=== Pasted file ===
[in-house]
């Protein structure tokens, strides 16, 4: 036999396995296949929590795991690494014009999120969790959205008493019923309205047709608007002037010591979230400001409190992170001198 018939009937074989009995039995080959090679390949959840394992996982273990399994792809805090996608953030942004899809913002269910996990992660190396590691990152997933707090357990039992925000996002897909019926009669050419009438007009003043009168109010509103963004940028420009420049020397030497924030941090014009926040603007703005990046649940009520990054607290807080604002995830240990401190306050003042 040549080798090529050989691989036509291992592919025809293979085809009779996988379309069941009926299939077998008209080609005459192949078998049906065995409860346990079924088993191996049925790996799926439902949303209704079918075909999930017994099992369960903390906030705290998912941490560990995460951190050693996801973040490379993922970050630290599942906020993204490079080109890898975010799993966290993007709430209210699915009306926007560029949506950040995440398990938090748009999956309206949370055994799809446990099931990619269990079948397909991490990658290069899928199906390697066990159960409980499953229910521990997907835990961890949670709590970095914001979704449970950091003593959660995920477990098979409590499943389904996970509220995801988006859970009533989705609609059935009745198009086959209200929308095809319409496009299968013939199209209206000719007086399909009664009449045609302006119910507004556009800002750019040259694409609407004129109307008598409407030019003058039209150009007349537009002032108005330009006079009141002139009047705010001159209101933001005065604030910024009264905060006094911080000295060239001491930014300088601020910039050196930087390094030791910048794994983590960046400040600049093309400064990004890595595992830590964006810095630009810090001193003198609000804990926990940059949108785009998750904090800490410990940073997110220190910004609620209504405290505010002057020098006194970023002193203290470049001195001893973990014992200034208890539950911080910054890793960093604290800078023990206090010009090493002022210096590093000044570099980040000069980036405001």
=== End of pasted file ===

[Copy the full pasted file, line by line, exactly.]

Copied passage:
[in-house]
């Protein structure tokens, strides 16, 4: 036999396995296949929590795991690494014009999120969790959205008493019923309205047709608007002037010591979230400001409190992170001198 018939009937074989009995039995080959090679390949959840394992996982273990399994792809805090996608953030942004899809913002269910996990992660190396590691990152997933707090357990039992925000996002897909019926009669050419009438007009003043009168109010509103963004940028420009420049020397030497924030941090014009926040603007703005990046649940009520990054607290807080604002995830240990401190306050003042 040549080798090529050989691989036509291992592919025809293979085809009779996988379309069941009926299939077998008209080609005459192949078998049906065995409860346990079924088993191996049925790996799926439902949303209704079918075909999930017994099992369960903390906030705290998912941490560990995460951190050693996801973040490379993922970050630290599942906020993204490079080109890898975010799993966290993007709430209210699915009306926007560029949506950040995440398990938090748009999956309206949370055994799809446990099931990619269990079948397909991490990658290069899928199906390697066990159960409980499953229910521990997907835990961890949670709590970095914001979704449970950091003593959660995920477990098979409590499943389904996970509220995801988006859970009533989705609609059935009745198009086959209200929308095809319409496009299968013939199209209206000719007086399909009664009449045609302006119910507004556009800002750019040259694409609407004129109307008598409407030019003058039209150009007349537009002032108005330009006079009141002139009047705010001159209101933001005065604030910024009264905060006094911080000295060239001491930014300088601020910039050196930087390094030791910048794994983590960046400040600049093309400064990004890595595992830590964006810095630009810090001193003198609000804990926990940059949108785009998750904090800490410990940073997110220190910004609620209504405290505010002057020098006194970023002193203290470049001195001893973990014992200034208890539950911080910054890793960093604290800078023990206090010009090493002022210096590093000044570099980040000069980036405001």